Boomer bands seek new riches in iTunes era
There’s plenty of nostalgia to be had on the concert circuit this summer. The Eagles, Iggy Pop and the Stooges, Smashing Pumpkins, the Who and Oz’s the Saints have all reunited and will be playing familiar tunes of yore.
Their ambitions, however, are anything but retro.
All are promoting albums of new material via non-traditional methods, looking to connect with loyal fans and new auds in fresh ways.
The Eagles, for example, will roll out their first album in 27 years not through a record label but via an exclusive deal with Wal-Mart. The Stooges’ tour is aimed not so much at pushing the band’s new record as boosting licensing fees for classic tunes.
Even former Beatle Paul McCartney is brewing something new, signing last week as the anchor act for Starbucks’ nascent label, Hear Music. He’s not touring yet, but his new album will be in coffee stores and available for download in June.
In the iTunes era, classic acts are being rocked by a changing world.
As singles continue to drive the music marketplace, the business model for classic acts is increasingly about Web sites, digital downloads and licensing agreements, not about radio play or album sales.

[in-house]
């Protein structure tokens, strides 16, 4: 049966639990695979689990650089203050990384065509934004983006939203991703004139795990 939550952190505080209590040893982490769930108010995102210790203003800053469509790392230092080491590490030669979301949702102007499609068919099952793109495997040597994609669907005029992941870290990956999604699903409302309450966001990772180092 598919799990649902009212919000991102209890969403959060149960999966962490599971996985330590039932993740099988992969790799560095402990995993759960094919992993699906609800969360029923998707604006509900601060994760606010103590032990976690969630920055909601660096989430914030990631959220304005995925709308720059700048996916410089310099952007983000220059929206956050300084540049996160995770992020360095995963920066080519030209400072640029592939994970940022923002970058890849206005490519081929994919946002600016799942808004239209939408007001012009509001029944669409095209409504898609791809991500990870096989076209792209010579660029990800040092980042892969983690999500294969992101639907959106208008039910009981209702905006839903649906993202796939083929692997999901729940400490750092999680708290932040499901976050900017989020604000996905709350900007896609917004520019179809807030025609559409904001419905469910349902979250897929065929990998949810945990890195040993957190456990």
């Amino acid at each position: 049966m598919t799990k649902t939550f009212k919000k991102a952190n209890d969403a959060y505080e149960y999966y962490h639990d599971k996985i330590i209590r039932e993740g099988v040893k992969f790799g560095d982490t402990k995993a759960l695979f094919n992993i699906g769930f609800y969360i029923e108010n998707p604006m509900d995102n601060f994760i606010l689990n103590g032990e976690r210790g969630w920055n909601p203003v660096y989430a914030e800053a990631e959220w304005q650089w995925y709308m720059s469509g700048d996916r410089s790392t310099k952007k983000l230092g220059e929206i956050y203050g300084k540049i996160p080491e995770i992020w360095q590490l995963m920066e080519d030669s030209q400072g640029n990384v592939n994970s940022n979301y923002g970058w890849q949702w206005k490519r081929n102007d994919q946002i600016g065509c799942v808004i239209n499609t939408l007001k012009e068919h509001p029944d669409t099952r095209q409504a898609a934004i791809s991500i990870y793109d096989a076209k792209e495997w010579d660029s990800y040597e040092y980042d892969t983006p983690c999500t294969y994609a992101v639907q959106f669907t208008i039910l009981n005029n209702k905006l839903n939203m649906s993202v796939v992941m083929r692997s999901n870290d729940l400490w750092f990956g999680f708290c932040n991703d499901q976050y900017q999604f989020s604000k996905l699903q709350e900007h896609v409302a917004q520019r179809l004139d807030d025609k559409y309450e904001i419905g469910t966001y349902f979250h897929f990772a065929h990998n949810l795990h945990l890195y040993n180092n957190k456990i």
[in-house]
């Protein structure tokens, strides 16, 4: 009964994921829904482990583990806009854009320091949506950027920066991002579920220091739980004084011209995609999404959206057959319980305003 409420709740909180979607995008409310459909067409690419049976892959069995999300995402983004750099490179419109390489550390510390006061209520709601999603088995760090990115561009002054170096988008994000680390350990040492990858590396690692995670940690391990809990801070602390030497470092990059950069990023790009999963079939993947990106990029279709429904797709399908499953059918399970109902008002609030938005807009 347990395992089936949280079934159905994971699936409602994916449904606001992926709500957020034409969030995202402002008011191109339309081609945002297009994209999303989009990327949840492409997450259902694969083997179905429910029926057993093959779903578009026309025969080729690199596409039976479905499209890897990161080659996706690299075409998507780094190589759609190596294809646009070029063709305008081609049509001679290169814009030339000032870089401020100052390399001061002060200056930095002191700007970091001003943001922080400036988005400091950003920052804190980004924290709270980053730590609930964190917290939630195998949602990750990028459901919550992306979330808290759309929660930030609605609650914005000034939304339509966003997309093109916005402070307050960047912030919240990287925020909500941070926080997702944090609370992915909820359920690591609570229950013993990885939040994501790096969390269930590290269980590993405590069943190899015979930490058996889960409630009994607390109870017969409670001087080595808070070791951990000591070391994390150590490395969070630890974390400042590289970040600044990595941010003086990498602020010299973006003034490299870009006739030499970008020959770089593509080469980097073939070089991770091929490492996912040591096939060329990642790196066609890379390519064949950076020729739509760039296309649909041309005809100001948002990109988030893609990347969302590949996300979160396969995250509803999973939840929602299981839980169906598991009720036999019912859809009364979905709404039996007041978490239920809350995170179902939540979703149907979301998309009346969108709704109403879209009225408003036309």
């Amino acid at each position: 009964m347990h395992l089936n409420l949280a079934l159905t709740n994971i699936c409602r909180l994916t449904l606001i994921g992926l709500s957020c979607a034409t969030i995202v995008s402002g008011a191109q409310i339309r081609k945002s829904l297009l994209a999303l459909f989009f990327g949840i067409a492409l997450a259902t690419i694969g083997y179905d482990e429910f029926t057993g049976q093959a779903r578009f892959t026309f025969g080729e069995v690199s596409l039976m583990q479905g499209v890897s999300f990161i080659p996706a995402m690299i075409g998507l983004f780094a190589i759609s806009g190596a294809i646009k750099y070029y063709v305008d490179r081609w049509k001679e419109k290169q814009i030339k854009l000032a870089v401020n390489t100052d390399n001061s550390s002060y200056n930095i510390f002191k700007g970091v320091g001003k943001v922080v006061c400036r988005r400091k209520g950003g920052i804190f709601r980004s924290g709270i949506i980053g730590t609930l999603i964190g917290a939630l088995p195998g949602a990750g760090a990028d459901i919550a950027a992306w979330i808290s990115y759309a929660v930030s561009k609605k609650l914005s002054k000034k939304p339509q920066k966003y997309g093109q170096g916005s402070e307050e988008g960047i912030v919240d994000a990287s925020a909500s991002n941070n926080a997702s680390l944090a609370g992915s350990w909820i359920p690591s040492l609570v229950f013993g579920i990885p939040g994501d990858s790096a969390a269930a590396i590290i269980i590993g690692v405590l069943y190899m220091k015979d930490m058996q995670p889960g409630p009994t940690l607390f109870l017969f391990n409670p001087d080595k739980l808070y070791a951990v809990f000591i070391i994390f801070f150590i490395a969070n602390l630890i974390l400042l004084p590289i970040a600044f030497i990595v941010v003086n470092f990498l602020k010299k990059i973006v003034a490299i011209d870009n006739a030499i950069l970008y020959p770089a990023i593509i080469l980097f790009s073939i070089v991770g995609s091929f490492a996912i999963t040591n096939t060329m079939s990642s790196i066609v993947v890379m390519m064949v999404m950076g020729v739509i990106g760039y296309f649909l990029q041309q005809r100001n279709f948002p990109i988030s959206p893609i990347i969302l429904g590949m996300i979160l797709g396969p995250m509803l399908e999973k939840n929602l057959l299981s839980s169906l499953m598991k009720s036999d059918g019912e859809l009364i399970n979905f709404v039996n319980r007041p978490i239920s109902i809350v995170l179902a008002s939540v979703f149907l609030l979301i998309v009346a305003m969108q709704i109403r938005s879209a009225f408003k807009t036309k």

Reunions sell concert tickets, but these reconstituted acts don’t generate the disc sales they once did. While the Who grossed a whopping $41 million in ticket sales for the first leg of their reunion tour last year, their 2006 album “Endless Wire” has sold a modest 232,000 copies.
The group’s Pete Townshend, kicking off the band’s latest promo leg at the recent South by Southwest confab in Austin, Texas, recounts that in a recent visit to New York, the CEO of a major record company told him, “Rome is burning.”
The rocker says the key is not to give up but to change with the times. Still, mixing rock traditions with new technology doesn’t come easily.
“I feel like I have one foot in the old camp and one foot in the new,” says Townshend.
As for Top 40 play, “I’m not sure radio is necessary,” Eagles co-founder Don Henley tells Variety.
Wal-Mart, the world’s biggest retailer, has a year-long exclusive to sell the Eagles’ new disc, a radical move given that any band, no matter how big, needs exposure on as many levels as possible.
“We’re all curious to see what will happen with this record because we know we can sell out arenas, but we’re not sure how much of an audience is out there for new Eagles music,” Henley said during a break from recording overdubs earlier this year.
“Bringing in a new business partner is somewhat the wave of the future,” he concluded. “The face of the music business has changed drastically since we last recorded.”